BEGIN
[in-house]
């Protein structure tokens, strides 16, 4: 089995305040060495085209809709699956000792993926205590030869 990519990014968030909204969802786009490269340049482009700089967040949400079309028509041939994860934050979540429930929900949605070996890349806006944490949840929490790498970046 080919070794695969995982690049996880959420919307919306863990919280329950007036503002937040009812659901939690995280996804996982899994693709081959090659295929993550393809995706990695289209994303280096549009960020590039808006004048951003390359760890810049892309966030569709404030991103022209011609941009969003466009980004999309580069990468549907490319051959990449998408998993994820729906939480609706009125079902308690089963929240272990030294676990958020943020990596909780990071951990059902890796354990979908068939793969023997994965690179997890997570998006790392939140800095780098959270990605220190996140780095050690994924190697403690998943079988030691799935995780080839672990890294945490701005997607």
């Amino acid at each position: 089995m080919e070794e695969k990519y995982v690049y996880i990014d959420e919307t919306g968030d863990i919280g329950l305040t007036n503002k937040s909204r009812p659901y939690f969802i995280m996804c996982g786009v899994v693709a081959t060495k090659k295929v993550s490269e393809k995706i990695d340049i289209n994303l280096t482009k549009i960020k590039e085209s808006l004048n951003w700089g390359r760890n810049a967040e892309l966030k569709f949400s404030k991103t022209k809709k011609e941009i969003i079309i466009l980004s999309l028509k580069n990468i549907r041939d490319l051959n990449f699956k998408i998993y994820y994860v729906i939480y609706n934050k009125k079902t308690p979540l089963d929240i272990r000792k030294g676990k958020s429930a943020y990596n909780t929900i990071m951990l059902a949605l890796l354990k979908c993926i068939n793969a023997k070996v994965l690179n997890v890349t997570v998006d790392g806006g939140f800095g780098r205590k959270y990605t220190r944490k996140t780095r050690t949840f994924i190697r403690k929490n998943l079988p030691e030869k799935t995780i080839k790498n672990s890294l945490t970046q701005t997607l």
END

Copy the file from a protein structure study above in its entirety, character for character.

[in-house]
């Protein structure tokens, strides 16, 4: 089995305040060495085209809709699956000792993926205590030869 990519990014968030909204969802786009490269340049482009700089967040949400079309028509041939994860934050979540429930929900949605070996890349806006944490949840929490790498970046 080919070794695969995982690049996880959420919307919306863990919280329950007036503002937040009812659901939690995280996804996982899994693709081959090659295929993550393809995706990695289209994303280096549009960020590039808006004048951003390359760890810049892309966030569709404030991103022209011609941009969003466009980004999309580069990468549907490319051959990449998408998993994820729906939480609706009125079902308690089963929240272990030294676990958020943020990596909780990071951990059902890796354990979908068939793969023997994965690179997890997570998006790392939140800095780098959270990605220190996140780095050690994924190697403690998943079988030691799935995780080839672990890294945490701005997607």
């Amino acid at each position: 089995m080919e070794e695969k990519y995982v690049y996880i990014d959420e919307t919306g968030d863990i919280g329950l305040t007036n503002k937040s909204r009812p659901y939690f969802i995280m996804c996982g786009v899994v693709a081959t060495k090659k295929v993550s490269e393809k995706i990695d340049i289209n994303l280096t482009k549009i960020k590039e085209s808006l004048n951003w700089g390359r760890n810049a967040e892309l966030k569709f949400s404030k991103t022209k809709k011609e941009i969003i079309i466009l980004s999309l028509k580069n990468i549907r041939d490319l051959n990449f699956k998408i998993y994820y994860v729906i939480y609706n934050k009125k079902t308690p979540l089963d929240i272990r000792k030294g676990k958020s429930a943020y990596n909780t929900i990071m951990l059902a949605l890796l354990k979908c993926i068939n793969a023997k070996v994965l690179n997890v890349t997570v998006d790392g806006g939140f800095g780098r205590k959270y990605t220190r944490k996140t780095r050690t949840f994924i190697r403690k929490n998943l079988p030691e030869k799935t995780i080839k790498n672990s890294l945490t970046q701005t997607l």